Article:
Greens leader James Shaw says the party is in "a bit of a tough spot" after a tumultuous week culminating in the resignation of Metiria Turei and a big dip in the polls.
Both polls were taken before Mrs Turei's resignation.
She resigned as co-leader yesterday after scrutiny of her benefit fraud reignited earlier this week, when Green MPs Kennedy Graham and David Clendon withdrew from caucus.
"The toll became too great for her," Mr Shaw told Morning Report.
She had found the level of scrutiny of her extended family, and some of the claims that had been made about her circumstances, "intolerable".
"It almost got to the point where it didn't matter if they were true or not - it was the fact that they were there and circulating."
The Greens could, and would, recover, Mr Shaw said.
"We've taken a hit in the last week but that's entirely recoverable."
The party had already anticipated a swing in its support to Labour after Jacinda Ardern took over the Labour leadership, he said.
"We think our natural level of support is about 10 or 11 percent... We've actually been in worse positions before an election and closer to an election than this, so I've got every confidence that we can re-set the campaign."
Both the national executive and the party were united, he said.
He would stay on as solo leader until the party's AGM next July, unless the executive decided to change the party rules to allow a co-leader to be elected earlier.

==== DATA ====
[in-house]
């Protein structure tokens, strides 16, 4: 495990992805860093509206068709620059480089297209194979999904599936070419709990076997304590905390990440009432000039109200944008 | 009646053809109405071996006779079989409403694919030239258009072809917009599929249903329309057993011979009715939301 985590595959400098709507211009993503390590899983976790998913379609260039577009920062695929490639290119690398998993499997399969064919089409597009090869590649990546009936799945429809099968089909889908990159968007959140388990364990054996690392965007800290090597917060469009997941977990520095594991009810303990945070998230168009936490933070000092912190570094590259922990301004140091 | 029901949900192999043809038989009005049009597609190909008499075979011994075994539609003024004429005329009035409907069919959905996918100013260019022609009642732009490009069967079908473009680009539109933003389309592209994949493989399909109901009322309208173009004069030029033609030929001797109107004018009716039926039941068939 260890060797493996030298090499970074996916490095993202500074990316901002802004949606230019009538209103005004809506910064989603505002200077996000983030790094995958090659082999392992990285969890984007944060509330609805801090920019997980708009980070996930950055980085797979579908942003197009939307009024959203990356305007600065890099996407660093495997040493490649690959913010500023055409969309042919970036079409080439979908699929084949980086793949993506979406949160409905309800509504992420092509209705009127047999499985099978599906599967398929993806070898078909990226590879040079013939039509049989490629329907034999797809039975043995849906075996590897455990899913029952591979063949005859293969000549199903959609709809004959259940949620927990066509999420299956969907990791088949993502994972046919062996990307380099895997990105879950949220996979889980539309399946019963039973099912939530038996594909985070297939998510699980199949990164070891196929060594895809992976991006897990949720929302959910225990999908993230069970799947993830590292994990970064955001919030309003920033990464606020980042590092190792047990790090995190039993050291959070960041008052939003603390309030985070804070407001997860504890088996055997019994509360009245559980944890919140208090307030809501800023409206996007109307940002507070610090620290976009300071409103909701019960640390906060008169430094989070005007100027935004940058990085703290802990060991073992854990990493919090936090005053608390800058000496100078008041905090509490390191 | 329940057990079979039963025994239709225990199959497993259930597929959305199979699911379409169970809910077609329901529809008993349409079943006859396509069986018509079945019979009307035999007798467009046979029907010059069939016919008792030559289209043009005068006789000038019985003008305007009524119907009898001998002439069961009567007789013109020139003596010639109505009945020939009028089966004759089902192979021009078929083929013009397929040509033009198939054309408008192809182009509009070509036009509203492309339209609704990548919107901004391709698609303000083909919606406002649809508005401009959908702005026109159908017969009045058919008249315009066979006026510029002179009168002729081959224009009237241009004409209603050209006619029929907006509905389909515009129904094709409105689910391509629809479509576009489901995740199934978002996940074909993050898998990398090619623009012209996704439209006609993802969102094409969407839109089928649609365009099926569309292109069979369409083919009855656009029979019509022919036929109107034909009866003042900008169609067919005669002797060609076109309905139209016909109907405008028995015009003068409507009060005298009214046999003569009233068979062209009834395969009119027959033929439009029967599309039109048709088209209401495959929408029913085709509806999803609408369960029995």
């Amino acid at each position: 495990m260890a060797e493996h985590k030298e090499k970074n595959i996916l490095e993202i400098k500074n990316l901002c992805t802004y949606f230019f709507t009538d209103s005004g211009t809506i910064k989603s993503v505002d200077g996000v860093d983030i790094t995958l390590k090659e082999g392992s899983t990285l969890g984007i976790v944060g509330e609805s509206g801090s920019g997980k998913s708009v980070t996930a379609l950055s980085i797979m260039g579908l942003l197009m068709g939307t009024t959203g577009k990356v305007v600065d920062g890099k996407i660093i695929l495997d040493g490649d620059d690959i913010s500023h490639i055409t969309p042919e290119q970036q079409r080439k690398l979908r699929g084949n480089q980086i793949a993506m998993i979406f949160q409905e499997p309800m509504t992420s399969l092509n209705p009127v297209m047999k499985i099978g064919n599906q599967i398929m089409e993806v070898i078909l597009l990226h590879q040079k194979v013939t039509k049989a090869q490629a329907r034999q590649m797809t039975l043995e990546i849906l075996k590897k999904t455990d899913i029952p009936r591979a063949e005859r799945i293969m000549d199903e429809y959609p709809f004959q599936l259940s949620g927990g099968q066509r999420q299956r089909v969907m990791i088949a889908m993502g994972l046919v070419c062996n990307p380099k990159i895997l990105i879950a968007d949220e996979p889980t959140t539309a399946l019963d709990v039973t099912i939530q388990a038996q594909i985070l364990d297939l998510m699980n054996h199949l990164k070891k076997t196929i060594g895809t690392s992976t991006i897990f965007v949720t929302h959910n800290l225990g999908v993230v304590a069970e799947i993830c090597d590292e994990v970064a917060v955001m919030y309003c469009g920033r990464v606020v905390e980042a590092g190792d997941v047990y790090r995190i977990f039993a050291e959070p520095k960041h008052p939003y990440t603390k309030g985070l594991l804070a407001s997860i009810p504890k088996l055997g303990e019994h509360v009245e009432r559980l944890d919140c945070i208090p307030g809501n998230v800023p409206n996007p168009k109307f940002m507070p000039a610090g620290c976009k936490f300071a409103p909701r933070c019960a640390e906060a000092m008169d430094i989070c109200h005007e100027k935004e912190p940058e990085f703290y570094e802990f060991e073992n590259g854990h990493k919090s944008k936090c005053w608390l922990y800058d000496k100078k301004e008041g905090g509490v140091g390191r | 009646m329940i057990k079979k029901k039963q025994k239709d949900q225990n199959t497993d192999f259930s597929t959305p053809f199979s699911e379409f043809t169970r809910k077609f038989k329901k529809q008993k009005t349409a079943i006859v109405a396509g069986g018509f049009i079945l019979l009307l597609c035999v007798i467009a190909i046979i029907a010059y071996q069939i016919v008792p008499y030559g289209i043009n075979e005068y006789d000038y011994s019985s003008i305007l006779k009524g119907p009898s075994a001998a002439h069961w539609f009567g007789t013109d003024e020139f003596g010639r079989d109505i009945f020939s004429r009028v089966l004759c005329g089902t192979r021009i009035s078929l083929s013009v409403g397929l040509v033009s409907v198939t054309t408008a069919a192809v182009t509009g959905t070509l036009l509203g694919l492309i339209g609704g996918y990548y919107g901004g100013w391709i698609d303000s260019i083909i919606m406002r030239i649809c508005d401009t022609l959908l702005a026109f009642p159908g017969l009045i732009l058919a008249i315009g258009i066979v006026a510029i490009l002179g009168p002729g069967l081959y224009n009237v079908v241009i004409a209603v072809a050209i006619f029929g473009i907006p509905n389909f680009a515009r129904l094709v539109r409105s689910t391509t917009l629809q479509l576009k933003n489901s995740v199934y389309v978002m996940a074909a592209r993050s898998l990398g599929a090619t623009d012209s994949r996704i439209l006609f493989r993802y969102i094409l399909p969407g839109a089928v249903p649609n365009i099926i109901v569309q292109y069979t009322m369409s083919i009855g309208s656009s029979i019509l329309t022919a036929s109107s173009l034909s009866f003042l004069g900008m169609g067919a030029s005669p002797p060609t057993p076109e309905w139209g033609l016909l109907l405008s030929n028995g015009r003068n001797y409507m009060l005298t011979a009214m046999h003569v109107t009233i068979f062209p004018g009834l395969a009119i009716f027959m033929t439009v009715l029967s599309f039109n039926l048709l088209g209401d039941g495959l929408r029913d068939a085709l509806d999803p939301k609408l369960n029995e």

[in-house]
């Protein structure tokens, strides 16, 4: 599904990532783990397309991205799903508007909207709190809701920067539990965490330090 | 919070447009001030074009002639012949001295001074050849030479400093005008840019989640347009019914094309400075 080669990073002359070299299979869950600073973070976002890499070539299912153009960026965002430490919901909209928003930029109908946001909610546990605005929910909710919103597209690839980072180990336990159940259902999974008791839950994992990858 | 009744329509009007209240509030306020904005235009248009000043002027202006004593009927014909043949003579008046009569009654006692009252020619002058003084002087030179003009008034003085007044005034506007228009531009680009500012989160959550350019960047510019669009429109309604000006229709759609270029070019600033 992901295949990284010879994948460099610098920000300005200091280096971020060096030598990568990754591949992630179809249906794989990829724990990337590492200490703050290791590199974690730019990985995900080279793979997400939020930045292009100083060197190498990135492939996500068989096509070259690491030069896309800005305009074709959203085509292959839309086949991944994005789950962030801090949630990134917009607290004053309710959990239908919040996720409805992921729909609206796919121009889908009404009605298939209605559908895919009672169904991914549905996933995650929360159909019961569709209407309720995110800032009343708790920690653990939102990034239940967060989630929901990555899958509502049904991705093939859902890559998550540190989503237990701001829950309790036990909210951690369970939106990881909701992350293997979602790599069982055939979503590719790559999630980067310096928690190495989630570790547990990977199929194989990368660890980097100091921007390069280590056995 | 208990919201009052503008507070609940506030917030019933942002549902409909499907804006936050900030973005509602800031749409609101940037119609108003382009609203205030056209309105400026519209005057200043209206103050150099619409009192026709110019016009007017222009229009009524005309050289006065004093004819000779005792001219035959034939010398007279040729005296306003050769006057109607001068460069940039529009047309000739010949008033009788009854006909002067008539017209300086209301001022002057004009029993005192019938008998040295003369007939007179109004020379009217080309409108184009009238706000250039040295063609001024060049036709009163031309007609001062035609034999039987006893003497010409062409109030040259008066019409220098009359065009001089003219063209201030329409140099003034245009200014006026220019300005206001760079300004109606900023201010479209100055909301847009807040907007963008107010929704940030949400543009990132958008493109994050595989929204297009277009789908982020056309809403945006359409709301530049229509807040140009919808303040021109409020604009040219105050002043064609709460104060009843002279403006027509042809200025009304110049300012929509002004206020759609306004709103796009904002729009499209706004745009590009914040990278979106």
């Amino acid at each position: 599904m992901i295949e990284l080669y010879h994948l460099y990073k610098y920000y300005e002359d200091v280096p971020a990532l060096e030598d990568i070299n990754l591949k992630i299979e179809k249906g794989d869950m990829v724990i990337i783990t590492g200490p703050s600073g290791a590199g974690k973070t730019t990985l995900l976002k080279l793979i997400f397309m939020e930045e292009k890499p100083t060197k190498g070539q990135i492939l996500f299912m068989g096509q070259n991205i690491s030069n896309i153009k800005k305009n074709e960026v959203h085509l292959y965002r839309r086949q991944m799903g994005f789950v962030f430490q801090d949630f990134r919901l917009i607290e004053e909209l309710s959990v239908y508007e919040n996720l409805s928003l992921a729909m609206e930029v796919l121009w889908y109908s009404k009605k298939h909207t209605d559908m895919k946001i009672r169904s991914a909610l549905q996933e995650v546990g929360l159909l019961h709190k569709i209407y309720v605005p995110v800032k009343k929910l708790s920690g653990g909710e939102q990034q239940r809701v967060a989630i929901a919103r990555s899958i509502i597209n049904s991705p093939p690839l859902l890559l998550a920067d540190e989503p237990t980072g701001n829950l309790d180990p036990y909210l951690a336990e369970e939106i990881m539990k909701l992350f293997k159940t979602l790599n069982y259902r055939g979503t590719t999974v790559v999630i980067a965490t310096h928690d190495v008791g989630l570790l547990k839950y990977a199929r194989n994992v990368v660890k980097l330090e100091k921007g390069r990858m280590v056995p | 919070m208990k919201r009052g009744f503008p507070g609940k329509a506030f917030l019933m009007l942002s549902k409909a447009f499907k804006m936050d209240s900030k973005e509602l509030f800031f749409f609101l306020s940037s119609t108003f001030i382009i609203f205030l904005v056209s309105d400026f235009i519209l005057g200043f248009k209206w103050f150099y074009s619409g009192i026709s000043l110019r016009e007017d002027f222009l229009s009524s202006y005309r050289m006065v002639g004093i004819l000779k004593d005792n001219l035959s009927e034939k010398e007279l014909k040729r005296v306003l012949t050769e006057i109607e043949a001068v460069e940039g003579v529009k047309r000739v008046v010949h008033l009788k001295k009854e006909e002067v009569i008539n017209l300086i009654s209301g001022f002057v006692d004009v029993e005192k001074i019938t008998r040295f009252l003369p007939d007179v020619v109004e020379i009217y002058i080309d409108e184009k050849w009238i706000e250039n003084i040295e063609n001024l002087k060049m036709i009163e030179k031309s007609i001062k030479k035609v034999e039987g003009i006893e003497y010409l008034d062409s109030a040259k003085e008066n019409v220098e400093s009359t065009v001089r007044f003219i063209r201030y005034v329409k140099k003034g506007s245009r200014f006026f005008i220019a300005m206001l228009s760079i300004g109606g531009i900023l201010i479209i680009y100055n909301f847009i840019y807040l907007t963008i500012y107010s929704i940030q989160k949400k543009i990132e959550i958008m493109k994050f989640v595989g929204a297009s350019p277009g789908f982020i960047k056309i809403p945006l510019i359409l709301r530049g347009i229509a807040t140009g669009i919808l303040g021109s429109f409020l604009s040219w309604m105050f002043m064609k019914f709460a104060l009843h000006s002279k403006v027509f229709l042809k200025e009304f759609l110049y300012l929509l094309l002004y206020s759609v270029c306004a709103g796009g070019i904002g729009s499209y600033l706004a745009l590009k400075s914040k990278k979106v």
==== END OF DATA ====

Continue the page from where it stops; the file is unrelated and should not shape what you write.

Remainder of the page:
There was precedent for that, as Jeanette Fitzsimons had remained as the only co-leader for about eight or nine months after Rod Donald's sudden death in 2005, he said.
He also suggested the door could be open for Dr Graham and Mr Clendon to return, now Mrs Turei had gone.
Mr Clendon had no intention of returning but his understanding was that Dr Graham had been talking to the national executive.
"It's a matter for the party executive [but] I think it would be very tough for either Dave or Kennedy to come back into caucus at the moment - there's a lot of raw feeling about the events of Monday."
Dr Graham confirmed to RNZ he would shortly begin talks with the executive about getting back on the party list as a candidate.
Mr Shaw said he had "tremendous respect" for Dr Graham and his climate change expertise, but there were others who would also take on that issue.
Among those was Teall Crossan, an environmental lawyer who was ranked at 15 on the party's list.
"She represented the small island states in the climate negotiations in New York."